Striking out on my own

It was six in the morning. The sun’s rays were passing through the bed cover I’d transformed into a curtain, blocking the outside world from prying into my morning ablutions. I could feel a cold coming on. That’s what you get when you spend a lot of time sleeping on the floor. With my eyes groggy and half open, I spied on a cockroach moving on the floor, looking for scraps of food. A mosquito was on the wall, probably the culprit that had turned the previous night into a nightmare. My phone’s alarm rang again. M83’s ‘Midnight city’ is my alarm ringing tone. Those loud notes are more than enough to jostle anyone from the land of the dead. My bed sheets and blankets were all over the mattress I’d just bought the week before (I have weird sleep movements). I stood up, rubbed my eyes and scratched myself in places that cannot be said out loud on paper.

The light was gradually increasing in brightness and intensity. I could feel the sweat in my armpits and between my legs. And I could taste the morning breath on my tongue. It was time to shower. My old laptop was on the floor, on a mat that used to be a prayer rug for some friends of mine who had bequeathed it to me as a parting gift. I had a playlist of songs playing the whole night, from ‘The commodores-Nightshift’ to Beyonce’s ‘Partition’ and ‘Flawless’. A proud feeling rose from the pit of my abdomen and traveled all the way to the middle of my chest. This was my own room, a place I could do anything I wanted, whenever I wanted. I yawned and imagined myself as the lion in charge of a pride of beautiful lionesses.

I no longer stay in a hostel. Two of my classmates and I have struck up an agreement, and we’ve rented an apartment, sharing the costs. We’re closer to the hospital, meaning we can now spend more time in the wards and the casualty department without worrying about the time. It also means that I have more freedom, as I don’t have to adhere to any rules that a hostel manager might impulsively put in place. I have complete autonomy on what to eat, when to eat said food, who to invite to my space, and at what time I can do this.

The strange thing is that I wasn’t really expecting to strike out on my own anytime soon. I always assumed I’d be in a hostel for the rest of my six year course. Now I have a spacious room, without having to expertly manage the egos of roommates from different cultural, social and educational backgrounds. I no longer have to tell someone to go smoke outside. I have my own man cave. It’s not all beds and roses though. There is a lot of money needed. I have a bed and a reading table to purchase. I also have to deal with cooking for the first time in my life. I guess it’s time I started, before I become too old to use youth as an excuse for not knowing how to perform basic household duties.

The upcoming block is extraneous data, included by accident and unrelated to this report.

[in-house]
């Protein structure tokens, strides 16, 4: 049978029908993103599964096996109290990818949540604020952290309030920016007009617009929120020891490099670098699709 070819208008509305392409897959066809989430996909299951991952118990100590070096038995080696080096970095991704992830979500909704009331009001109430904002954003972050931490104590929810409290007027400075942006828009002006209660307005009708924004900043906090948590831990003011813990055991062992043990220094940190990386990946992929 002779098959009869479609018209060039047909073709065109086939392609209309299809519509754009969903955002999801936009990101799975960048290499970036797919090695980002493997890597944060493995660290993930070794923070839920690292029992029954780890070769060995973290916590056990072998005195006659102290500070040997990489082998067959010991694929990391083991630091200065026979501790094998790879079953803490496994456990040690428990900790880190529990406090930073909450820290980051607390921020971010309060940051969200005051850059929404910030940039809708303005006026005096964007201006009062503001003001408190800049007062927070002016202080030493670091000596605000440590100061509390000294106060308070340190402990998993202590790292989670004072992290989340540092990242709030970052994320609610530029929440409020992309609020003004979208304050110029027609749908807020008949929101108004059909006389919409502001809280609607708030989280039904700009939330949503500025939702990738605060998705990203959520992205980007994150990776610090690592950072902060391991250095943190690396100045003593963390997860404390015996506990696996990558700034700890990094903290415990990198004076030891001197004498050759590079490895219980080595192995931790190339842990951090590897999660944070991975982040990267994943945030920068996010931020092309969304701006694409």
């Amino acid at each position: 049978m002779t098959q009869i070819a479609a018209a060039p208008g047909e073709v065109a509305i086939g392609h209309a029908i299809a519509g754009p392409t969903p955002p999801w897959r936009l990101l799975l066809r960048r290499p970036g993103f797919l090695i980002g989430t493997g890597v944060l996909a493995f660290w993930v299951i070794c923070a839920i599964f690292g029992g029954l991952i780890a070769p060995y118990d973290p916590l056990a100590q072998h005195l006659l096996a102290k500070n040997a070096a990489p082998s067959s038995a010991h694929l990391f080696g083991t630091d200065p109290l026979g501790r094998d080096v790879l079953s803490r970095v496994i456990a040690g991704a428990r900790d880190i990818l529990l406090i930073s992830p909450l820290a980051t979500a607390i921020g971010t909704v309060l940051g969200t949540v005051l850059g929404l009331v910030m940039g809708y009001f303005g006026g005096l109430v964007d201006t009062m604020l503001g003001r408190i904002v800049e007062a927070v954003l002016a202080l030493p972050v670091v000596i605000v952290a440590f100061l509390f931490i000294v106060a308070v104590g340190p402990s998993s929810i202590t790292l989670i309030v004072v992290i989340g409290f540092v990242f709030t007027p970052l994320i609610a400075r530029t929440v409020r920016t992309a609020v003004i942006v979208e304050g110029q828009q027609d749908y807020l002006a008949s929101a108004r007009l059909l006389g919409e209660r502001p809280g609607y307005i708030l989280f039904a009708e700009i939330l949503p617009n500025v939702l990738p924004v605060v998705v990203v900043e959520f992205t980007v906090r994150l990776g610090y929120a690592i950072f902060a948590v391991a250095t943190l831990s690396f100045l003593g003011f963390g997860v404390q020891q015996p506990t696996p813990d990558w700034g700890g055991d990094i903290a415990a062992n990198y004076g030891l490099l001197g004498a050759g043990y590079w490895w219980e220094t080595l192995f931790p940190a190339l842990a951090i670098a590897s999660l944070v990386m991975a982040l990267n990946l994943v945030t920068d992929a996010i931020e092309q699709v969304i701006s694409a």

Contrary to popular expectations, I’m not going crazy over the excess liberty to do whatever it is that I want to do. I have always been given enough rope to hang myself by my mother. I was also lucky to attend a high school that was extremely lax and gave us leeway to wear civilian clothes and move out during the weekends. I have therefore been accustomed to having a lot of freedom, knowing full well that with a lot of freedom comes a lot of responsibility.

Moving into an apartment has shown me that there are many things about being a man that I have yet to figure out. The realization that I can no longer fully depend on my mother for everything has shown me that time is running out. I need to be able to fly on my own two wings sooner rather than later. I’m slowly being ejected from the nest. Soon I will have to start making mine.

The others had already woken up. One of them was making tea in the kitchen. If I remembered correctly, it was my turn to do the dishes. I flipped on the water heater switch and jumped into the shower, with Whitney Houston’s wonderful voice blaring from my room (I have an excellent music playlist). As the hot water jolted me into action, I thought about the future. I thought about a few girls I was interested in getting to know better. I thought about what I really wanted from each of them. I was getting closer to making a decision. I thought about my classes. But mostly I thought about striking out on my own. About the freedom and the weighty responsibilities that awaited me. And then I remembered there was an electricity bill to pay at the end of the month! I quickly turned off the shower and rushed out, ready to confront the day. That’s what men do 🙂

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